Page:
Welcome back to my series of tragic comic book characters. You’re currently on part three, if you’re joining us now I’d recommend reading my introductory article. If not, then carry on!
Mr. Freeze is important to tragic villains, he influenced many other writers to give their villains extra depth aside from just being evil and what is most surprising is that Mr. Freeze’s back story did not come from the comics at all but in fact the Batman animated series, which I previously put on my list of recommended TV shows.
Mr. Freeze, unlike many villains that may be motivated by greed for money and power, or were made evil through the cliché ‘abusive parents’ routine, was actually motivated by love.
Mr. Freeze’s wife, Nora, was dying of a terminal illness while Fries (Freeze’s real name) was working on a freeze ray. He chooses to use it on his wife to put her in cryo-stasis until he can find a cure for her. However when his employer tampers with the experiment it causes an explosion which kills Nora and lowers his body temperature to the point where he must use a cryogenic suit to survive.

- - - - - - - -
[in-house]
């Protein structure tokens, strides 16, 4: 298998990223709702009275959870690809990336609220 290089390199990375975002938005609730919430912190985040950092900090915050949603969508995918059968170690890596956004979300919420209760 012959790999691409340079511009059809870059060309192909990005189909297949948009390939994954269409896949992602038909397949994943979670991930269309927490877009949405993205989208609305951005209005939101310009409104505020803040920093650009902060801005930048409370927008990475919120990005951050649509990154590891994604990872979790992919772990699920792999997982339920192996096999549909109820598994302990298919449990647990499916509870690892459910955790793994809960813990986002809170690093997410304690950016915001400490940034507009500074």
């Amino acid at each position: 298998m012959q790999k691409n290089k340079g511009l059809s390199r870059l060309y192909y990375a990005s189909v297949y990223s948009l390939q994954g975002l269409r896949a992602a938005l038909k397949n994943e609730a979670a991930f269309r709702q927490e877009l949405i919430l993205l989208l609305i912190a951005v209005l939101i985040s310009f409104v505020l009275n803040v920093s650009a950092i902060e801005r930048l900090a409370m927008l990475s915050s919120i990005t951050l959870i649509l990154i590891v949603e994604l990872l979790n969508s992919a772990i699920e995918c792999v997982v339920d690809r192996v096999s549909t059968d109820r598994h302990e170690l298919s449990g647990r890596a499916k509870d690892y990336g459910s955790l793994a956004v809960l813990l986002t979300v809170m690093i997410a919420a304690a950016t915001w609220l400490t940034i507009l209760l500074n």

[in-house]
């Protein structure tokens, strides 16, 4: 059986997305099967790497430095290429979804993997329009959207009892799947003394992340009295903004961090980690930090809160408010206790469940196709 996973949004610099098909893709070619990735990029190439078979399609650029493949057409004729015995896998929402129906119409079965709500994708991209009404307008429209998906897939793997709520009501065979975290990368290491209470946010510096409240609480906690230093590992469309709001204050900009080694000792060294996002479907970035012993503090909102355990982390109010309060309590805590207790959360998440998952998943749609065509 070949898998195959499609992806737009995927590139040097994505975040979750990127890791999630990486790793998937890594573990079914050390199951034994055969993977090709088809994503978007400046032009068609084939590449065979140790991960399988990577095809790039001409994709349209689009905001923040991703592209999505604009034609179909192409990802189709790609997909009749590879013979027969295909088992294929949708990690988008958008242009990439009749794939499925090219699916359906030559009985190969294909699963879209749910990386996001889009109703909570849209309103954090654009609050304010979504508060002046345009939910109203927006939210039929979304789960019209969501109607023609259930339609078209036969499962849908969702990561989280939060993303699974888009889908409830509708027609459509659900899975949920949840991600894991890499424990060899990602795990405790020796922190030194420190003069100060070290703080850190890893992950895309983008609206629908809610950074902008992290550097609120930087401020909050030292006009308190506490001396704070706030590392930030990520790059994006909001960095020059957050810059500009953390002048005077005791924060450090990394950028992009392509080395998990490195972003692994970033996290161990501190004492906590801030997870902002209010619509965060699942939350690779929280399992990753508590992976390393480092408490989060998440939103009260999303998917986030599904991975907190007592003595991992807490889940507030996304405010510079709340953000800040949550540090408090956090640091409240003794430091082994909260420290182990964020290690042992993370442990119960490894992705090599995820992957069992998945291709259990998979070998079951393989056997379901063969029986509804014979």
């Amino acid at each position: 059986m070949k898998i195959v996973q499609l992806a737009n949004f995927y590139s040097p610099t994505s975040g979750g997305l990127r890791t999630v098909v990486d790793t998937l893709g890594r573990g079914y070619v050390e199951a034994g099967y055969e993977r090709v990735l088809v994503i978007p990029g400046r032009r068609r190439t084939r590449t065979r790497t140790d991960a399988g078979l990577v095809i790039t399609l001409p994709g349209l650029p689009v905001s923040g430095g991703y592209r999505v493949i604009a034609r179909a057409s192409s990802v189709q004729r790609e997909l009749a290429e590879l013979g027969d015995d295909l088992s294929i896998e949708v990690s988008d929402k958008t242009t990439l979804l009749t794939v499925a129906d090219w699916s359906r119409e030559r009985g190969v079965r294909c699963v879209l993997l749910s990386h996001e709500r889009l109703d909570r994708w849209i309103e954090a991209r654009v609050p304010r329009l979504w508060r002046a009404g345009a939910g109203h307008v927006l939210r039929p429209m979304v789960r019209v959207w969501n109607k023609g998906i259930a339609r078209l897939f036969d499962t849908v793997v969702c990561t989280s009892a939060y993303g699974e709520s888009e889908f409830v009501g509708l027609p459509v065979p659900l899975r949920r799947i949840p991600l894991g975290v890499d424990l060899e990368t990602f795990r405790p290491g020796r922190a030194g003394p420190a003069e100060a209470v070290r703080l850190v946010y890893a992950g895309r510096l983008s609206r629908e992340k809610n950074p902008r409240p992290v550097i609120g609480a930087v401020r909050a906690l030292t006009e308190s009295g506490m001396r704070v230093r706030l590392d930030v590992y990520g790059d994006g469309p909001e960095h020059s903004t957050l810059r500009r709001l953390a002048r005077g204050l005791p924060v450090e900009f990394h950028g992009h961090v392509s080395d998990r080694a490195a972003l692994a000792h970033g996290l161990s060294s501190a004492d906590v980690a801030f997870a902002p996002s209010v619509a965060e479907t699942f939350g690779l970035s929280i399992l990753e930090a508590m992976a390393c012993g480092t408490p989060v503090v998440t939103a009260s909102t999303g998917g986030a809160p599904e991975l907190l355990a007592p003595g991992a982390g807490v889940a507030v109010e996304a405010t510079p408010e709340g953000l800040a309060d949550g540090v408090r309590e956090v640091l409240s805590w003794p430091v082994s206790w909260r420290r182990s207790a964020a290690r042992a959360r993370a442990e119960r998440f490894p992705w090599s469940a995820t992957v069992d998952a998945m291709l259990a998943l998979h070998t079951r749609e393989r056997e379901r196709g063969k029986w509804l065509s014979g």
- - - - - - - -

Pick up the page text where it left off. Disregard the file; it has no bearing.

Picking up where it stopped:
Needless to say this motivates Freeze to seek revenge on those who were responsible for the death of his wife.
This is in my opinion an example of a good retcon as Pre-Crisis Mr. Freeze was incredibly bland. When Crisis on Infinity was penned it was used not only to serve as a partial reboot to the DC continuity to write away problems, such as Robin taking 30 years to graduate from high school in a world that was clearly changing, but also to revamp some of the pre-existing characters. Mr. Freeze was one of them and it was a brilliant choice.
Of course, the DC universe has been rebooted again, with the New 52 and it has created a new, somewhat different, back story for Mr. Freeze, a decent one at that, though the post Crisis storyline is without a doubt my favourite.